May 18, 2005

Christmas Tree Scouting Report -
Number 7

Welcome to the Christmas Tree Scouting Report for the week ending May 11, 2005. The next report will be available after 5 PM on Wednesday, May 18. To receive a FAX of this week’s message, please call (814) 865-1636. If you have pest activity to report, or would like to receive this report by e-mail, please leave a message at 717 772-0521 or e-mail and your name will be added to the distribution list.

High populations of eriophyid mites are causing damage on Colorado blue spruce and Norway spruce in Lebanon and Snyder Counties this week. Eriophyid mites are very tiny and can only be seen with the aid of a 10X, or stronger, hand-lens. On Norway spruce look for russeting or browning of last year’s needles. When populations are high the needles look dirty and dusty. With close examination, you will see pale-orange wedge or carrot-shaped mites with only two pairs of legs. On Colorado blue spruce this mite causes needles to have a silver caste. Carbaryl, dormant oil, and horticultural spray oil are specifically labeled for eriophyid mites. New growth is too tender at this time for oil and oil will take away the blue bloom on older needles. Two sprays of an insecticide specifically labeled for rust mites will provide control at this time. These are “cool-season” mites and will almost disappear when temperatures rise later in spring.

Another “cool-season” mite is the spruce spider mite. Cool temperatures and lack of rain has been beneficial for mite populations and damage is noticeable on Fraser fir in Carbon, Dauphin and Lancaster Counties. Many growers are currently using Savey or Hexygon for mite control. They are both good products but must be used when the majority of over wintering eggs have hatched but before the second generation, when mite populations typically begin to build. It is too late for this product to yield optimum results this year. If you have high numbers of spruce spider mites now, control them with two applications of a general miticide 7 to 10 days apart.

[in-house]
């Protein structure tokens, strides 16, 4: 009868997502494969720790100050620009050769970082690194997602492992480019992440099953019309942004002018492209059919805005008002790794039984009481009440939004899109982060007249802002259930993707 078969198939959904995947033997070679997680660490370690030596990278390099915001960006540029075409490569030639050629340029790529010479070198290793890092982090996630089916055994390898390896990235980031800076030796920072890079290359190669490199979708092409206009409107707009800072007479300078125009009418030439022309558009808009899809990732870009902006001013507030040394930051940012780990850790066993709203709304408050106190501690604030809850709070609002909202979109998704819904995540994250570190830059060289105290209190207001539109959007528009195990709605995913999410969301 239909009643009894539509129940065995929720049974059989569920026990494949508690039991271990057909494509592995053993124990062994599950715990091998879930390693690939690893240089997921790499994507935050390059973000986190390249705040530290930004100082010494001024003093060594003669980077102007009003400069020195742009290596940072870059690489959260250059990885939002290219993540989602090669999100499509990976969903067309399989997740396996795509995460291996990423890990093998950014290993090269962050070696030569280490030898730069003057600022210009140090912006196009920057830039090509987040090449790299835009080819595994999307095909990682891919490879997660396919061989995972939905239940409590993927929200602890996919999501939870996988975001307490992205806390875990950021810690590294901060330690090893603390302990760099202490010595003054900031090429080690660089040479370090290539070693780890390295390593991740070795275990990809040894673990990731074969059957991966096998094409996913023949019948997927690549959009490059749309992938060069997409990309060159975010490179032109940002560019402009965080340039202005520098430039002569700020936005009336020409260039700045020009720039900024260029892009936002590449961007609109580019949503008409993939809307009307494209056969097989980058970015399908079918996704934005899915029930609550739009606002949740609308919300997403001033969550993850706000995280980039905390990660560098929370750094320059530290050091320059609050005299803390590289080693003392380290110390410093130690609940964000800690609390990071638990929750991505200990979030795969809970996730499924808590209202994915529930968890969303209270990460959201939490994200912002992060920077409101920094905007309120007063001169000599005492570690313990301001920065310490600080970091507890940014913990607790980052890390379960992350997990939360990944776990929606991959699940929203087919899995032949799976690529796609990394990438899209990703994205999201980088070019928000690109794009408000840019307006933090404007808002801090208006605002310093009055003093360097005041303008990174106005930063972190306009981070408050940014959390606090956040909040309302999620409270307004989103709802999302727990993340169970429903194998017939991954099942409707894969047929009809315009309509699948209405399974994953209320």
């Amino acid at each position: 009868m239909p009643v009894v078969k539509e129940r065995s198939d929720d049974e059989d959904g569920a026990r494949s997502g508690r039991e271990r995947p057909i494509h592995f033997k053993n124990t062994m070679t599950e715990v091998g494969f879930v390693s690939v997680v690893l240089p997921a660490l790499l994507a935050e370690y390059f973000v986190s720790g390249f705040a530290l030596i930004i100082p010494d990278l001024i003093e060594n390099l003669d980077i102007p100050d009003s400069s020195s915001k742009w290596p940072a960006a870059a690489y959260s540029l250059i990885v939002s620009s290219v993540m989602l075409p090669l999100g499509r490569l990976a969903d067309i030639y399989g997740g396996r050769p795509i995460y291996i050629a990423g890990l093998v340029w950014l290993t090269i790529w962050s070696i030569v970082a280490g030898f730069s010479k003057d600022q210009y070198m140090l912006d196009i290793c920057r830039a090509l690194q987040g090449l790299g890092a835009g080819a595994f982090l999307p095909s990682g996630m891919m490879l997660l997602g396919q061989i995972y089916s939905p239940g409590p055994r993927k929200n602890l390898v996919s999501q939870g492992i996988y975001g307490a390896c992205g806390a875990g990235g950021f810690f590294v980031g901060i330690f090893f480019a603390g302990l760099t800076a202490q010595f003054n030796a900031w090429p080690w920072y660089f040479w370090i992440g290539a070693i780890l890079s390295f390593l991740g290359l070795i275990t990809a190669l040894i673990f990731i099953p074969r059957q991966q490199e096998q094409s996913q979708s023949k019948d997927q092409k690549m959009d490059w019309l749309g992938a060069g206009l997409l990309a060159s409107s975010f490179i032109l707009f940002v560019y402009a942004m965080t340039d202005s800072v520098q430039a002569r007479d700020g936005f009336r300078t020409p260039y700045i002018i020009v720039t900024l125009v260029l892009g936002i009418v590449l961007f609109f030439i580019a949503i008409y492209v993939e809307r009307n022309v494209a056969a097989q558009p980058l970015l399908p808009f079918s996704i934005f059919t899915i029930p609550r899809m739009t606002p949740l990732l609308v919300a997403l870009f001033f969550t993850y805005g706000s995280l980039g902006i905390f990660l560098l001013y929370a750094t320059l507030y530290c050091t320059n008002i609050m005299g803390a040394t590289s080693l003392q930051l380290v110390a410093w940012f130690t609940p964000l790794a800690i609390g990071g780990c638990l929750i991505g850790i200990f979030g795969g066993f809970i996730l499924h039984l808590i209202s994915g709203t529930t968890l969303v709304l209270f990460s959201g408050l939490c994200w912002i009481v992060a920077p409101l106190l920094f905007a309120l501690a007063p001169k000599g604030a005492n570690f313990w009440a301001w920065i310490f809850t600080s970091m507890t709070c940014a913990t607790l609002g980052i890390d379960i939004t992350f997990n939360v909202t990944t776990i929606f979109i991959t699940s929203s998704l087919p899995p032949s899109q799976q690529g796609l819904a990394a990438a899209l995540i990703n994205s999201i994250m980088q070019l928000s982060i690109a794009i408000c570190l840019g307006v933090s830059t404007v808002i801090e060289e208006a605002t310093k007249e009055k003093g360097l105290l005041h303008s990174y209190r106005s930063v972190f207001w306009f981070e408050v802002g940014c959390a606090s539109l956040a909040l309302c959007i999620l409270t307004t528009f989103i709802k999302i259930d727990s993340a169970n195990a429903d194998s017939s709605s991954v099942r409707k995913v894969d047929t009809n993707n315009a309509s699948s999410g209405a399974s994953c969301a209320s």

White pine weevil adults are still being found in emergence traps or on terminals of Serbians and/or white pine in Bucks, Carbon and Lebanon Counties. Growers have been asking if they should continue with additional sprays. In an effort to provide an answer, we dissected some female weevils collected in several traps. In most, eggs were found in the abdomen, so there is still potential for damage. Growers who did not apply any controls this spring will probably experience damage even if they do attempt control at this late date.

Growers should have applied their second spray for Rhabdocline needle cast by now and be planning a third spray two weeks from the second. The question came up about waiting a little longer between sprays because of the dry weather. This sounds risky. Even without rain, with the cool nights and warm days there is enough moisture in the mornings to keep the spores viable and open the fruiting bodies for release and infection of new needles.

No midges were found in emergence traps for the Douglas fir needle midge at our experimental site in Bucks County as of Wednesday the 18th. This year the emergence period for this midge occurred over a three-week period. Two applications of Orthene TT&O spray 97 and Lorsban were made about 10 days apart at the study site. These blocks will be evaluated and results shared at a later date.

No bagworm hatch was observed in Dauphin or Lancaster counties this week. The best time to spray this pest is when the majority of larvae have hatched and are out on the needles. If you had problems with this pest last year you will want to plan on spraying for this pest in the next couple weeks. Monitoring will continue weekly till eggs hatch.

No eggs were found under adult females of cryptomeria scale in Dauphin or Lancaster counties this week. Adults usually begin to deposit eggs in the later part of May with egg hatch following a couple weeks later. Plan on spraying for this scale early to mid-June.

The cooler temperatures have also had an effect on elongate hemlock scale. In Carbon County, no crawlers were found this week. Growers who had problems with this pest last year and are in a more southern county should begin scouting for crawlers on the undersides of needles and should begin a spray program when crawlers are present.

The next report will be out on Wednesday May 25 th after 5:00pm.